Photo by Brian McCall on Unsplash

The City of Long Beach Planning Commission is considering a pilot program that would permit developers to construct up to 500 micro-units throughout Downtown and Midtown. Micro-units typically measure under 350 square feet and include a functioning kitchen and bathroom. 

A staff report published today recommends that City Council adopt a zoning amendment that would allow for the creation of the pilot program. Similar measures have been passed in Pasadena and Culver City, where several micro-unit developments have entered the planning stages.

The program is not being touted as a solution to the affordable housing crisis, but rather a less expensive rental option for students and young professionals seeking to live in “highly desirable locations, close to public transit.”

The report cites a 2015 study by the Urban Land Institute, which found that micro-units lease for 20 to 30 percent less than conventional studio apartments. Diversifying the housing stock also makes amenity-rich neighborhoods more accessible to a range of income levels, suggests a research report by the National Association of Homebuilders.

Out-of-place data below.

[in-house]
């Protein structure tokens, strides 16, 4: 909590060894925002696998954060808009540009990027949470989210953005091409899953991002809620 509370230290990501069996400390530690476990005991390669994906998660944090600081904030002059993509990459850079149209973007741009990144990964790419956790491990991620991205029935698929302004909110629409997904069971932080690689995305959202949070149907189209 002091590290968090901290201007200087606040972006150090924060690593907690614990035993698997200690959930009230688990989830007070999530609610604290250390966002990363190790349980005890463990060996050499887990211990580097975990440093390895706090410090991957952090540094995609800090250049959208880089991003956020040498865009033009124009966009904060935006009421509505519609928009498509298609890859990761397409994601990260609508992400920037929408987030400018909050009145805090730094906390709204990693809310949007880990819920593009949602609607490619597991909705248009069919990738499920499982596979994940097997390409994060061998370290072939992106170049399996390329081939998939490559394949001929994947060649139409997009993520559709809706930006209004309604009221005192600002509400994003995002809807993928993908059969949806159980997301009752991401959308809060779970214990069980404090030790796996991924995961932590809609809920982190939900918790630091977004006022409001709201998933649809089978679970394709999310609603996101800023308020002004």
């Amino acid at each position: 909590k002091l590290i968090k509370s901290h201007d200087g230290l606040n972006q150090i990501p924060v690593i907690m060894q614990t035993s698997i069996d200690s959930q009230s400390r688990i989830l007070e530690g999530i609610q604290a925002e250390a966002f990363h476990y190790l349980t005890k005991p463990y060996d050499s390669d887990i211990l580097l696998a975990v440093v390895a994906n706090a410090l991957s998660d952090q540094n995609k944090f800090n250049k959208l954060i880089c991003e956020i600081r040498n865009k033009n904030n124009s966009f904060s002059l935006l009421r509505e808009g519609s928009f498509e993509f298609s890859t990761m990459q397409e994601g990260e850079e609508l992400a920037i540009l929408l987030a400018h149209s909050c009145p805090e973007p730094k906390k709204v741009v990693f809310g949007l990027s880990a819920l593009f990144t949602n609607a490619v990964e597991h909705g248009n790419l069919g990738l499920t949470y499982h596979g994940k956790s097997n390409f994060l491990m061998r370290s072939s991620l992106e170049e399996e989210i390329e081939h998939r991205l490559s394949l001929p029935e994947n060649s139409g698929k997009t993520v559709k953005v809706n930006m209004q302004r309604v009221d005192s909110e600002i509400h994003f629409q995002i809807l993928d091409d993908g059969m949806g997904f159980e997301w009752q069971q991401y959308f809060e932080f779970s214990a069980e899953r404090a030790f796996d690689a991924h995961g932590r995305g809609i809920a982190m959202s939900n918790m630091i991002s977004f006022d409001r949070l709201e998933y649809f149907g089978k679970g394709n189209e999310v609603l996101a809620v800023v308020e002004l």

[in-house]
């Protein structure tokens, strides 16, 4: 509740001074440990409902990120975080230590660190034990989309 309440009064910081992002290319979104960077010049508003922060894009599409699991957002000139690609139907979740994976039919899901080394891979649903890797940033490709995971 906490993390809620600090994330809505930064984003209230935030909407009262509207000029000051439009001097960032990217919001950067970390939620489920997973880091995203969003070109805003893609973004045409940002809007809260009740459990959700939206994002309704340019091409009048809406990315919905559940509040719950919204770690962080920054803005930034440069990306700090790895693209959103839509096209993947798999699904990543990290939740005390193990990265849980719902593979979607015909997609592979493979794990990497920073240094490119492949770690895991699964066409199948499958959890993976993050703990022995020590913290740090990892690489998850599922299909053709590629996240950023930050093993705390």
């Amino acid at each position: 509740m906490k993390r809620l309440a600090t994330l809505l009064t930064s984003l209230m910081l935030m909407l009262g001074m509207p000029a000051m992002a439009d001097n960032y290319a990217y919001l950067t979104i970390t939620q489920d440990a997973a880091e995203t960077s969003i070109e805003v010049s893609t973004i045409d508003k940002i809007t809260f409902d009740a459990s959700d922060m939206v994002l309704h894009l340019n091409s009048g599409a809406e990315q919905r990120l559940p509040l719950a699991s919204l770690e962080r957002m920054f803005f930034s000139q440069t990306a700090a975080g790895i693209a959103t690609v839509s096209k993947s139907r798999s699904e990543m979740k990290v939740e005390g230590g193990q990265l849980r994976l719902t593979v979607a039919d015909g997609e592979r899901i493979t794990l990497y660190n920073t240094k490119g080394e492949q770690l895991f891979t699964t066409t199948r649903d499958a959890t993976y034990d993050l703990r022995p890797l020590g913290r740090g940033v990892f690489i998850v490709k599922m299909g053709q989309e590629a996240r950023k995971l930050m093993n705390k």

If given the green light, the program would permit five to 10 projects to be built with micro-units — including either a mix of unit types or an exclusively micro-unit development. These buildings would be granted leniency on floor area ratios and height limits. Open space requirements would also be tweaked, but not reduced or eliminated, to allow for common open space amenities like landscaped courtyards or rooftop terraces.

Upon completion, the City would review the results of the pilot project before adopting any permanent regulations.

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